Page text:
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China: A History Paperback – December 6, 2011


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Product Details

  • Paperback: 608 pages
  • Publisher: Basic Books; First Trade Paper Edition edition (December 6, 2011)
  • Language: English
  • ISBN-10: 0465025188
  • ISBN-13: 978-0465025183
  • Product Dimensions: 6.1 x 1.6 x 9.2 inches
  • Shipping Weight: 1.5 pounds (View shipping rates and policies)
  • Average Customer Review: 4.0 out of 5 stars  See all reviews (38 customer reviews)
  • Amazon Best Sellers Rank: #138,291 in Books (See Top 100 in Books)

Editorial Reviews

Review

Library Journal
“Without sacrificing substance for brevity, Keay manages to illustrate China’s history very much as a narrative... Readers already interested in, or wishing newly to embark upon, Chinese history will adore this book. Highly recommended.”

Philadelphia Inquirer
China: A History marks a welcome advance… [Keay’s] touch is deft and faithful to the tenor of the debates, especially those between archaeologists and literary scholars.”
--This text refers to an out of print or unavailable edition of this title.

About the Author

John Keay is a former special correspondent for the Economist and contributes regularly to the Sunday Telegraph, Times Higher Educational Supplement, and the Literary Review. His past books include the best-selling India: A History. He lives in Argyll, Scotland.

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Customer Reviews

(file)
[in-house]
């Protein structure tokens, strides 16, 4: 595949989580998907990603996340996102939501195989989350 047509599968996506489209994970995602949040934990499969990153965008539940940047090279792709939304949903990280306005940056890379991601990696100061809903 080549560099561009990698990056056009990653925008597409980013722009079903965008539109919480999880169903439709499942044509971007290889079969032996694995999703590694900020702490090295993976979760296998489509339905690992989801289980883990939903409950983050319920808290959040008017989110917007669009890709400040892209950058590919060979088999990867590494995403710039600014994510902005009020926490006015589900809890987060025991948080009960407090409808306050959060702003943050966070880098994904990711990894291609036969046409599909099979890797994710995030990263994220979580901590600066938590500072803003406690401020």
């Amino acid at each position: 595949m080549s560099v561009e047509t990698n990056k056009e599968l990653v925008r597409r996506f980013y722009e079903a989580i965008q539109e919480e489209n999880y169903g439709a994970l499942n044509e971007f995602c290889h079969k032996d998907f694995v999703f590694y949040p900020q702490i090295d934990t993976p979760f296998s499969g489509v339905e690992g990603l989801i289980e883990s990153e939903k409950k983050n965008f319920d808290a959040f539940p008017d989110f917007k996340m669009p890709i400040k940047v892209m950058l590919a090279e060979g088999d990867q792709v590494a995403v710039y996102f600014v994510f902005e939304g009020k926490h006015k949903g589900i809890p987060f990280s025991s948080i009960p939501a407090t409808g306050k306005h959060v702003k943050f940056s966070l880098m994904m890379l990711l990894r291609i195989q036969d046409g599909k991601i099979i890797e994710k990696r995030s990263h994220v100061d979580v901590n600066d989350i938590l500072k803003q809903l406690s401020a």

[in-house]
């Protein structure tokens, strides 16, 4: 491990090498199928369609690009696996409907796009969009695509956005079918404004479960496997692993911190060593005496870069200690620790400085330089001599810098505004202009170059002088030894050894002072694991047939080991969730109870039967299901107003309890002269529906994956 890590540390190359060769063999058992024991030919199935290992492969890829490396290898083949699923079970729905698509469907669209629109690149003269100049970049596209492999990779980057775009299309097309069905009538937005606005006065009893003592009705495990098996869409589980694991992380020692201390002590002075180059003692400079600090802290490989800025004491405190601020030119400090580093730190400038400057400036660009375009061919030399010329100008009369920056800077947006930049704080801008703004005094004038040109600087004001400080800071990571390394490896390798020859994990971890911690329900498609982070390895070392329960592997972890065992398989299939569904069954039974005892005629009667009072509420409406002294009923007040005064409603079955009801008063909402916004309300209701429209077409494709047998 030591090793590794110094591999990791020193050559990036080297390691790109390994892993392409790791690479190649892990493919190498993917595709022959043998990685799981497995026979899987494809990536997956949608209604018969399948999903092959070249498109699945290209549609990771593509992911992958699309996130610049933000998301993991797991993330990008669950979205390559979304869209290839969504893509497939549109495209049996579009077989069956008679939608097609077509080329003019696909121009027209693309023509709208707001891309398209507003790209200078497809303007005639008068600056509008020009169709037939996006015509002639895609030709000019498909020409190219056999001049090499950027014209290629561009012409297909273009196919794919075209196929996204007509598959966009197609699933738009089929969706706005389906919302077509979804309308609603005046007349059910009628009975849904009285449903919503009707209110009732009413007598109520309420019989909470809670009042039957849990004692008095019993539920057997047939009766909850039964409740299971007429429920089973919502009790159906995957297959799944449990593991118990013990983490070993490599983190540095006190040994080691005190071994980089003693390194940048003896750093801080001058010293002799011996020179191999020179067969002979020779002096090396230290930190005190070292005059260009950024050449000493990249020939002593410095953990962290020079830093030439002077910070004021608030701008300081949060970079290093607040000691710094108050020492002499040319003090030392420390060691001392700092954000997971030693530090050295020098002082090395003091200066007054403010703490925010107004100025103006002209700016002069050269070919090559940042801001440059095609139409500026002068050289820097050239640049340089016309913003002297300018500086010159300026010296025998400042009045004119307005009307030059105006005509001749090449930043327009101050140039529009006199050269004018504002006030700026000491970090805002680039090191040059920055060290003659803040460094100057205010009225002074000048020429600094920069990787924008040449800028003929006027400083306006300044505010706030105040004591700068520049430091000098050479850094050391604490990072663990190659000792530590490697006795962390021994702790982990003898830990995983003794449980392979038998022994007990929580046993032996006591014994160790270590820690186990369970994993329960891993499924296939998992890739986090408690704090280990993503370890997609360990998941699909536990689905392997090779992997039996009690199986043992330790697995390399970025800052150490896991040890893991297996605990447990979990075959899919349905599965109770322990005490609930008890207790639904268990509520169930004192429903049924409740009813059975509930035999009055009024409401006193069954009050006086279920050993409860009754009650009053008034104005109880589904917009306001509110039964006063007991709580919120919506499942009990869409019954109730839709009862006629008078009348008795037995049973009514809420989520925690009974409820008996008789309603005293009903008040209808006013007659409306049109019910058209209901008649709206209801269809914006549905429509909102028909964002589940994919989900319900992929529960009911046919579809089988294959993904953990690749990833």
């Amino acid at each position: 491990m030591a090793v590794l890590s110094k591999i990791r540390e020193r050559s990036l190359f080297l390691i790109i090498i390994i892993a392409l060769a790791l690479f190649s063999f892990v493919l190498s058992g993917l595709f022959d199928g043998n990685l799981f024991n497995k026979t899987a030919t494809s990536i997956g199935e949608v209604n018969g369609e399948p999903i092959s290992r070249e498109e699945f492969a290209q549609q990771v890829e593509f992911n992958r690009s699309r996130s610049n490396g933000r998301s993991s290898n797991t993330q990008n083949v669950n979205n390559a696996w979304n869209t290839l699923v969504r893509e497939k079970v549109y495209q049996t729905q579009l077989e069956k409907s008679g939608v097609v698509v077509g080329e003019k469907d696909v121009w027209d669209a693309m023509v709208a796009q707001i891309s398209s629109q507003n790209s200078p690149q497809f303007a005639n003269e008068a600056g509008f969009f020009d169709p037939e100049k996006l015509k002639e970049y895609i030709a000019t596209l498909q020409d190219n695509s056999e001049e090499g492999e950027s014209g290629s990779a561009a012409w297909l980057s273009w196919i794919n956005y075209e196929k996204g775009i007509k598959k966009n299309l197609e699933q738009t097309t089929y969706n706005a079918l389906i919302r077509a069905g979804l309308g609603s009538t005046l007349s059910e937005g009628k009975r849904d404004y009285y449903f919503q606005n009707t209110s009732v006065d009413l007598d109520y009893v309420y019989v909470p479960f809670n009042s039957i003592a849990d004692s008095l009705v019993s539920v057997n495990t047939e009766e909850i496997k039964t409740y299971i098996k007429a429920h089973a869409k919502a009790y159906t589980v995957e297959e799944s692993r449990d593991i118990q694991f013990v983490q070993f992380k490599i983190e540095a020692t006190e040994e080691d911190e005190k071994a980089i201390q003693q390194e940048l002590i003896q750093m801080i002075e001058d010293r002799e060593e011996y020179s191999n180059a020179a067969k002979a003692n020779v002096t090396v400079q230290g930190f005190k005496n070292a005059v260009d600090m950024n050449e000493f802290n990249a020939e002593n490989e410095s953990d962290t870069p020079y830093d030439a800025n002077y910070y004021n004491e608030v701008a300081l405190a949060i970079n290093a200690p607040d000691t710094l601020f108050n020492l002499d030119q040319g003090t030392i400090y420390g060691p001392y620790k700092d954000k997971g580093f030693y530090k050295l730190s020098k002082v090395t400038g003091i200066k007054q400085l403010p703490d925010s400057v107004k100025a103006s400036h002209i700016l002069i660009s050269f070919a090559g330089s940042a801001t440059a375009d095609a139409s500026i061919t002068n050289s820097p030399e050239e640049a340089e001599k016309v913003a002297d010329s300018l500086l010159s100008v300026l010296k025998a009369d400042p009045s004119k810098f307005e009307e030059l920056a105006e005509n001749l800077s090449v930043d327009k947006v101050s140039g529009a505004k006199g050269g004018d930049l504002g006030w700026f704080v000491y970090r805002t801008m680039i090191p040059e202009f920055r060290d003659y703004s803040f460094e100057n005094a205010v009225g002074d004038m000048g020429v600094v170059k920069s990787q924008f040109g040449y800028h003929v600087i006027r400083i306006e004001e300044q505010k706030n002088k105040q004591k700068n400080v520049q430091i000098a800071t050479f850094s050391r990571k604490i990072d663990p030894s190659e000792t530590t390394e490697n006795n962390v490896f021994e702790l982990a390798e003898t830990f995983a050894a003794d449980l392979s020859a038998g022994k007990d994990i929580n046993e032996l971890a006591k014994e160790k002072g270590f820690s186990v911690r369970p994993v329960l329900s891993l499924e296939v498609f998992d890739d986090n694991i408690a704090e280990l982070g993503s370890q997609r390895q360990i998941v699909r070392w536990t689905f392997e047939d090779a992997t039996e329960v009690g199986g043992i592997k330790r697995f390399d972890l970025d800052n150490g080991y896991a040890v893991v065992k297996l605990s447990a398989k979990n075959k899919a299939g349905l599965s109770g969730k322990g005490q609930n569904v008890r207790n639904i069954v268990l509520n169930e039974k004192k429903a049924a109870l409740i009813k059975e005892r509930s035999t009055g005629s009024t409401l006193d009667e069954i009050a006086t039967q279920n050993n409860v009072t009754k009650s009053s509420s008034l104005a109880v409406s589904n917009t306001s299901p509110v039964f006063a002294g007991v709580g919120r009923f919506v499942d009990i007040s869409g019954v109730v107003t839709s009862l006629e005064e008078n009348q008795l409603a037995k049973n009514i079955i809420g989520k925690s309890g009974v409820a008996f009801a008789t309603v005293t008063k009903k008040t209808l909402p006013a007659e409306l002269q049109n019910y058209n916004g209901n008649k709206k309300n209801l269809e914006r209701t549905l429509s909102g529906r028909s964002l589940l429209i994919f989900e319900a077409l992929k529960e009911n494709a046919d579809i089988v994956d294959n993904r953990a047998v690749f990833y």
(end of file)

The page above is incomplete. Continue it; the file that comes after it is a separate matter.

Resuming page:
It was therefore little wonder to me when I learned that the author is, in fact, a journalist and not a historian.
Haotian
I think part of the reason I liked this book so much is the author comes right out and says that this topic is very hard to understand and that it will be a tough go.
Benjamin Ray
All in all, a very good and readable book with balanced analysis, historical depth, and cultural explanations that make one feel the power of Chinese civilization.
Akhilesh Pillalamarri

Most Helpful Customer Reviews

133 of 144 people found the following review helpful By Haotian on July 3, 2010
Format: Hardcover
Firstly, the author should be commended for even attempting to condense such a vast and complex subject as the history of China into a single volume. On the whole, it is an accessible account which will give an introductory understanding of many parts of China's history.

However, the book gives the impression that the supporting research was done in a great hurry, and contains errors, inconsistincies, and a number of sensational conclusions, some of which are not supported by sufficient evidence. It was therefore little wonder to me when I learned that the author is, in fact, a journalist and not a historian. It seems as though the author has attempted to make some attention-grabbing statements in a clumsy attempt to turn Chinese history on its head.

I will give just three examples of the kind of sloppiness that I have referred to. 1) One theory, which is entirely undeveloped apart from a small amount of hypothesising on the part of the author, is that the Great Wall did not prevent northern tribes from entering China and was never designed for this purpose. In stating this, the author appears unaware of the extraordinary career and accomplishments of Qi Jiguang, perhaps China's greatest military leader of the Ming (or any other) period. He built, and successfully defended the Great Wall against all comers.
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57 of 62 people found the following review helpful By Seth J. Frantzman HALL OF FAME on August 26, 2008
Format: Hardcover
John Keay is correct in observing that Chinese history is often impenetrable to all but the specialist. Yet it is an important and ancient history and one many people would like to know more about. So he has set out to do for China what he did for India in India: A History and make it accessible to an English speaking audience.